This paper analyzes the information asymmetry between owner/manager and lenders. More specifically, the research investigates the role of corporate governance mechanisms in reducing the agency costs of debt. The findings show that lenders perceive higher agency costs of debt if the controlling shareholder owns a percentage of capital greater than 66%. Results also show that the presence of independent directors elected by minority shareholders on the board mitigates the agency conflicts between borrowers and lenders. In the same way, the audit committee independence reduces the agency costs of debt. Moreover, the study shows that when the audit committee chairman coincides with the board chairman banks perceive more risk and, therefore, a bigger asymmetry. This coincidence increases the concentration of power in the hands of just one person and this enhances the likelihood of opportunistic actions by the management that could damage lenders. This means that it is costly for companies to concede to just one person too much influence over the board activities, because it reduces the effectiveness of the monitoring role played by independent directors, increasing the information asymmetry between borrowers and lenders.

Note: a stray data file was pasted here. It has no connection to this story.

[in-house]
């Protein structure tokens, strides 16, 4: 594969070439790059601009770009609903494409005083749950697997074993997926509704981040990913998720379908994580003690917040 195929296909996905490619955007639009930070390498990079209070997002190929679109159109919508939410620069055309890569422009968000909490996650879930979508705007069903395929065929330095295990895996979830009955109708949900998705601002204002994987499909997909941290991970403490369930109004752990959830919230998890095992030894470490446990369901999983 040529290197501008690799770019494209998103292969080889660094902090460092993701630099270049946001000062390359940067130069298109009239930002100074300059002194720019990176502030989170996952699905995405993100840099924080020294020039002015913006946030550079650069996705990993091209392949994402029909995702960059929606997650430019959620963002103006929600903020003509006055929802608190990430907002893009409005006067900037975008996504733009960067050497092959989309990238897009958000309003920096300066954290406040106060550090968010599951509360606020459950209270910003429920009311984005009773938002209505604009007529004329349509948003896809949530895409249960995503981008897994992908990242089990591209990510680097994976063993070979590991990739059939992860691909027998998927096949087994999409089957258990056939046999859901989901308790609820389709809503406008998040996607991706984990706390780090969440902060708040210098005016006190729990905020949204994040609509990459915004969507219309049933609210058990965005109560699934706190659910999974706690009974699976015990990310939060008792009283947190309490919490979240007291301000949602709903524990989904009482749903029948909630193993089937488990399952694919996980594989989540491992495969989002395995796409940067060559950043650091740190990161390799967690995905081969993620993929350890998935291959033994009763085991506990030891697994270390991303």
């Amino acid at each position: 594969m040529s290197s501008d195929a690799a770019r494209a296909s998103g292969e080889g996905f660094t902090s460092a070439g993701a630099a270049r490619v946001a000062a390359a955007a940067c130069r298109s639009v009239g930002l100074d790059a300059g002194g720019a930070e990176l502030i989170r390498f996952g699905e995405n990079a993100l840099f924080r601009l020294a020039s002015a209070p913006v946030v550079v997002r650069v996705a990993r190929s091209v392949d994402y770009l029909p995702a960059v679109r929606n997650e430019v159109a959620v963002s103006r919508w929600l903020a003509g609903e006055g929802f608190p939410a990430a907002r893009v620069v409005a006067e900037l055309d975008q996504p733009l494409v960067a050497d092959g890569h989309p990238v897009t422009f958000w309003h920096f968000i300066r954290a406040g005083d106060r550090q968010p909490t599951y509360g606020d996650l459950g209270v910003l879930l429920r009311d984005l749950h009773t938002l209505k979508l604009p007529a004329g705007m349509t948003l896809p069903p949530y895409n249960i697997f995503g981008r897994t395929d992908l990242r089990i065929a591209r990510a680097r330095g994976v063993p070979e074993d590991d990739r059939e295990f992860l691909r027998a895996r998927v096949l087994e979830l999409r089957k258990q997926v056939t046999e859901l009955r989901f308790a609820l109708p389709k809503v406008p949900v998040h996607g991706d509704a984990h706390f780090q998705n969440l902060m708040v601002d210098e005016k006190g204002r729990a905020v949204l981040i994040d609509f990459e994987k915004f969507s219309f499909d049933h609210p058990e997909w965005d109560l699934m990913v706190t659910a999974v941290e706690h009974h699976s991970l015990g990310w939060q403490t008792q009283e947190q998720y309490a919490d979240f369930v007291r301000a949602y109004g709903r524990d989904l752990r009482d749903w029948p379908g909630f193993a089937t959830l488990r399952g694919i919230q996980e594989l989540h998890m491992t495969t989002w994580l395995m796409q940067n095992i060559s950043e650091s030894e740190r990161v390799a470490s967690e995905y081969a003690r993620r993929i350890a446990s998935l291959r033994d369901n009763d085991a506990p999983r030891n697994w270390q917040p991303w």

Keywords: Agency costs of debt, board of directors, audit committee, ownership concentration